Marvel's next big line launch was formally unveiled this week via a special edition of Marvel Previews, including new #1s for Avengers, Venom, Captain Marvel, and Star-Lord, new launches for Champions, Jessica Jones, Kingpin, Bullseye, Slapstick, and Solo, and new concepts in Occupy Avengers, Iron Fists, Mosaic, Infamous Iron Man, and Unstoppable Wasp.
Following our roundtable discussion of DC Rebirth, the ComicsAlliance team got together to break down the highs and lows of the new Marvel NOW. Join Elle Collins, James Leask, Katie Schenkel, Kieran Shiach, and Andrew Wheeler as they pick out the books they're most excited about and the books they're concerned about, and discuss Marvel's approach to legacy heroes and the state of diversity at Marvel today.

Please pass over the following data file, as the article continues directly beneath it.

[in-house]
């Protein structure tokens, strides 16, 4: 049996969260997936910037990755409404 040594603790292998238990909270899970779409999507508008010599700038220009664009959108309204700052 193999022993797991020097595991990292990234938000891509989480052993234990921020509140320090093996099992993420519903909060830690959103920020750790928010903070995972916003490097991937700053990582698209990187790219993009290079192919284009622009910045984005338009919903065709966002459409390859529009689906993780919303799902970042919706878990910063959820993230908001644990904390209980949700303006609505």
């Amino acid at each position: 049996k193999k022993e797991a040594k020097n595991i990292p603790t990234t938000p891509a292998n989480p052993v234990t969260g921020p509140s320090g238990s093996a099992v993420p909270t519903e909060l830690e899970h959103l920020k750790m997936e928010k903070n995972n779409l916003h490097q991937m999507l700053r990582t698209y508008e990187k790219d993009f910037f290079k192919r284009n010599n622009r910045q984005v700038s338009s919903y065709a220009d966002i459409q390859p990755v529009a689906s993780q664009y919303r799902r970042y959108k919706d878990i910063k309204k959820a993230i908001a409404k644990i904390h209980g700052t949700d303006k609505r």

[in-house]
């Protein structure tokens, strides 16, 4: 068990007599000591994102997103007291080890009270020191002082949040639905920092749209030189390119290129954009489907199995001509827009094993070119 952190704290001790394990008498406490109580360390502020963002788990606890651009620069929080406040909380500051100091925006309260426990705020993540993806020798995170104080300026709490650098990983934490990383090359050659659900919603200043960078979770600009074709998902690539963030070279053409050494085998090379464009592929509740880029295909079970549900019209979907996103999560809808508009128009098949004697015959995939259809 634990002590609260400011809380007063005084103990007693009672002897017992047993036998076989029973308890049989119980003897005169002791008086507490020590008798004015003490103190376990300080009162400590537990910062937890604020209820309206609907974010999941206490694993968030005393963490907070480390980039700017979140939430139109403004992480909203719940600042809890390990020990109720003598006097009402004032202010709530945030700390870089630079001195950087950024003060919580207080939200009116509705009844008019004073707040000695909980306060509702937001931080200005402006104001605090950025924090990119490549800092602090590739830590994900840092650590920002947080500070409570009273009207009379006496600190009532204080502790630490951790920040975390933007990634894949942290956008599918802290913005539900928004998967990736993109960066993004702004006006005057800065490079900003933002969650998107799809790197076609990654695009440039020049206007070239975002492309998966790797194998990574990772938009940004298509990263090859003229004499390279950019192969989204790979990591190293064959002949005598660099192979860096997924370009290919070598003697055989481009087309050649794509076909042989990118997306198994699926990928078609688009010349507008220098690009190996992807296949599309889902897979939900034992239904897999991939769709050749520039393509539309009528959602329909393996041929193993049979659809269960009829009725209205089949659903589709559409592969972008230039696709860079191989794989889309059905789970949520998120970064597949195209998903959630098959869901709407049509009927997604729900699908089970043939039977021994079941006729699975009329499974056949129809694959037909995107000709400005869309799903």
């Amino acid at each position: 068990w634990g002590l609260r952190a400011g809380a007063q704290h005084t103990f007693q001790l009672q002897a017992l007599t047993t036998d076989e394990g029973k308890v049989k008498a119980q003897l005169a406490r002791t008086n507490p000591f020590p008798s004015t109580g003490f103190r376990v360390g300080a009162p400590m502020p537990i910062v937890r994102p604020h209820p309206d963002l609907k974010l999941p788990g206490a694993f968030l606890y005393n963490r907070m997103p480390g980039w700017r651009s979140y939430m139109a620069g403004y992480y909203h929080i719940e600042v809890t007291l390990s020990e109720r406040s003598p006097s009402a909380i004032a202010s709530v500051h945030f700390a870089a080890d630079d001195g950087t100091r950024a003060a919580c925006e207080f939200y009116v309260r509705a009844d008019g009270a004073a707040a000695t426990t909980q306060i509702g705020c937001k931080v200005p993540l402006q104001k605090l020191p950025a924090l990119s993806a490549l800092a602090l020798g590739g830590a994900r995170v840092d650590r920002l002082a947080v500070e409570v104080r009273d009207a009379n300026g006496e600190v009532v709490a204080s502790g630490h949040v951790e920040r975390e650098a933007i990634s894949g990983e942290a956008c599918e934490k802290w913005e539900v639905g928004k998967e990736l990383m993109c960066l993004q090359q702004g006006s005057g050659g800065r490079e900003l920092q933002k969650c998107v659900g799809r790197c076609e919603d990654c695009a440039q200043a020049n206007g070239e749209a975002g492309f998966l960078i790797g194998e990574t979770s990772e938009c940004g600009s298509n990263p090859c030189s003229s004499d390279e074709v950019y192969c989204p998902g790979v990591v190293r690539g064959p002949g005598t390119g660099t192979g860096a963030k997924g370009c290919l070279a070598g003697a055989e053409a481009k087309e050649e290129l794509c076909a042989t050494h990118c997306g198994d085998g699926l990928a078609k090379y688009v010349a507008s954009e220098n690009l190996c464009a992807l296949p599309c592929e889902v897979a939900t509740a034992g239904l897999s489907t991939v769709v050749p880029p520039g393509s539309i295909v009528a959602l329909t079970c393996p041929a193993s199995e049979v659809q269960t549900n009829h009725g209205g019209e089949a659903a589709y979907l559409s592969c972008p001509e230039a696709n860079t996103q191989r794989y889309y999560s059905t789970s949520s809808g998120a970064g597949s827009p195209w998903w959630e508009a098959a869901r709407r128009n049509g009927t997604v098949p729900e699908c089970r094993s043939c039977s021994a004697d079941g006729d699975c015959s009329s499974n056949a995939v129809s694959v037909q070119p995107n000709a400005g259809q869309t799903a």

Marvel’s reveal of its Marvel NOW line of comics set for release in the wake of Civil War II has taken the form of a steady drip of announcements over the past week and a half, but now news is flooding in, and not all from official sources. Leaked scans of this week's Marvel NOW Previews magazine revealing the publisher's line-up for October and beyond have hit the internet via sites such as Reddit and 4chan.
We’ve rounded up all the information we could find to give you a sense of the new landscape of the Marvel Universe this fall.
Well now we know what those "I Quit" promo images were all about. Spider-Man, Ms. Marvel, and Nova are quitting the Avengers, leaving the All-New All-Different team without so much of the new and different.
Thanks to Entertainment Weekly, we now know for sure that they're forming their own team along with Cyclops (the teenage version), Hulk (Amadeus Cho, that is) and Viv Vision (the daughter from Tom King's Vision book). And for once the team that splits off from the Avengers isn't called the Something Something Avengers. These young heroes are taking on a name Marvel hasn't used in decades, the Champions.